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The HP LaserJet P3005N is an A4 black and white laser printer meant for office use. The company I work for had decided to standardise all printers to cut costs on toners and so they didn’t need to buy so many different toners. The main printer in use was the HP LaserJet 2420N but this was discontinued and superseded by the HP LaserJet P3005 printers so I decided on this one. The P3005 printers come in several flavours. There’s the P3005 (no network), P3005N (with network) and P3005DN (duplex, with parallel connection and network). All of them have a USB connection. The P3005N costs £436.98 at Dabs.com, with the DN version costing slightly more and I replaced four printers with P3005N’s across several sites.
The printer has two paper trays. The main tray can hold 600 sheets of paper, which is one ream of 500 sheets of paper and a fifth so it’s not bad, as it holds more than its predecessor, the 2420N. This suggests that it’s capable of higher volume printing, making this a good choice for use in an office with a workgroup of about five or more people. I am able to log into the printers using its network card’s IP address to change settings and view the usage statistics. Looking at the print usage page, they show that most of them have printed around 20,000 plus pages since they were bought and installed five months ago so they have been averaging 4,000 printouts a month, which shows how robust these printers are.
This printer is extremely fast and can print around 35 pages per minute. Print quality is also excellent with both official and compatible toner cartridges. One thing is a bit annoying though is that sometimes if it’s expecting a different paper size, it stops printing and the users usually just randomly press the green button to get it going again without bothering to read the display. They usually end up changing the default paper size.
Other times, I’ve found that people somehow manage to send a print job to Tray 1, which is the manual feed tray at the top and it stops printing because there’s no paper in the manual feed tray. This stops everyone else from printing. The default setting is for the printer to Automatically Select the print tray and most users don’t know how to choose which tray to print to so it should just go to Tray 2, the main paper tray. Maybe the drivers are a bit stupid? I would have preferred for the printer’s menus to be a little bit more user friendly for non-IT literate users so they’d stop bugging me but it’s a minor niggle as it doesn’t happen that often.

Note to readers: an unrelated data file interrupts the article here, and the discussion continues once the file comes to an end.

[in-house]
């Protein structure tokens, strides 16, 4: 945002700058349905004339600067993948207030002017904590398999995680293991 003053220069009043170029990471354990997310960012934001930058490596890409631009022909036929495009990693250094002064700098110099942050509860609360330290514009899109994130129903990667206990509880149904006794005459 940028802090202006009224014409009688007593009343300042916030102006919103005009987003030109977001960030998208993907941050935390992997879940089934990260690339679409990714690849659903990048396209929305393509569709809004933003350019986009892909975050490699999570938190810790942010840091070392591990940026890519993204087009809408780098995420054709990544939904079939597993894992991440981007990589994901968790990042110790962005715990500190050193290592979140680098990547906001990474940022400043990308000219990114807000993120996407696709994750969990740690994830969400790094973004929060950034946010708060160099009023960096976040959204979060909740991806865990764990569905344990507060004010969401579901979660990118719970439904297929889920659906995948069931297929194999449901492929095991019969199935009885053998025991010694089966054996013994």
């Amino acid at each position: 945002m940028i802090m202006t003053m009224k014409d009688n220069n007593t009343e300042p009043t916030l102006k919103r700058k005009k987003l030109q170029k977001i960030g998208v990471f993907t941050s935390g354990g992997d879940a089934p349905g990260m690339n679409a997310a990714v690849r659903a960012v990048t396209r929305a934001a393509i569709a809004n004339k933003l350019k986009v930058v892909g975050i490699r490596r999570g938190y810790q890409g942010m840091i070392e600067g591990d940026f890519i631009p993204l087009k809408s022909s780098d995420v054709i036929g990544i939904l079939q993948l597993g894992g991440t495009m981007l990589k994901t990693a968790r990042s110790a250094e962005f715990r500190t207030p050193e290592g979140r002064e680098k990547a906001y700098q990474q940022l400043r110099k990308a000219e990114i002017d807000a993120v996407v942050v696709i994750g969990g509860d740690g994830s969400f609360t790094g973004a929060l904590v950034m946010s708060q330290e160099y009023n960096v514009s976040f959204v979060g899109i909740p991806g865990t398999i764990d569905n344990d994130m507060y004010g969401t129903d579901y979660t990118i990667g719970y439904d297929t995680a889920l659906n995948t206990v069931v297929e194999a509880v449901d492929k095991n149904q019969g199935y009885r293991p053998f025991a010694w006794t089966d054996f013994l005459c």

The standard toner (Q7551A) original toner costs around £120 and yields around £6,500 pages, and about £60 for a compatible cartridge.
The higher capacity original toner (Q7551X) costs around £190 and yields around £13,000 pages, and about £70 for a compatible.
With those prices in mind, you’re better off buying the compatibles. I’m not sure if they do void the warranty or not but if they do mess up the printer, just stick an original toner back in before sending back to HP for repairs.
I have had a problem with one of them a month ago whereby it kept crashing. Turning it off and on started it printing again but it kept having the same problem so I contacted HP to try to fix it over the phone. I was walked through doing a firmware upgrade but it didn’t fix the problem so I had to send it back to HP to get it repaired. They arrange a collection with DHL and got the printer back a week later. This would be a problem if the printer was operation critical so I would advise having a spare printer handy or have more than one set up so you can print to the other one whilst the faulty one is repaired. A lot of suppliers offer a service contract though so that a printer engineer would show up on the day or the next day to fix it onsite problems but this is usually quite expensive. Drivers for this printer can be downloaded from the HP website and download speeds are usually very good so no problems even if you don’t have the original CD that came with the printer.
When the printer requires a service from the wear and tear, the most common parts that require replacing are the fuser, pick up rollers and gears. Unlike cheaper printers, these are serviceable unless something is seriously wrong. Even if that were the case, they come with a two year warranty for peace of mind with HP providing very good support.
- Fast - Robust - Network - Serviceable - HP Customer service - 2 Year Warranty - Big paper tray
- Initial cost of printer - Expensive official toners - Options on the printer a bit annoying - Motherboard more prone to problems than the predecessor
This is an excellent robust printer for offices and even in warehouses that requires printing medium to high volumes. The initial purchase price is high and so are toner prices unless you buy compatibles but considering the page yield the toners are capable of, it may just be worth considering for a home office as you wouldn’t need to replace the toner cartridge for ages. Customer service is good and the printer is easy to set up and configure on a network (for techies at least). Most people would still be able to set it up using USB though. This particular model does appear to be more prone to motherboard problems as I've seen 3 or 4 of them develop problems, usually after the warranty has run out so it's not perfect. While it works though, it's pretty good. It has now been discontinued and replaced with the P3015dn, which I'd recommend in it's place.
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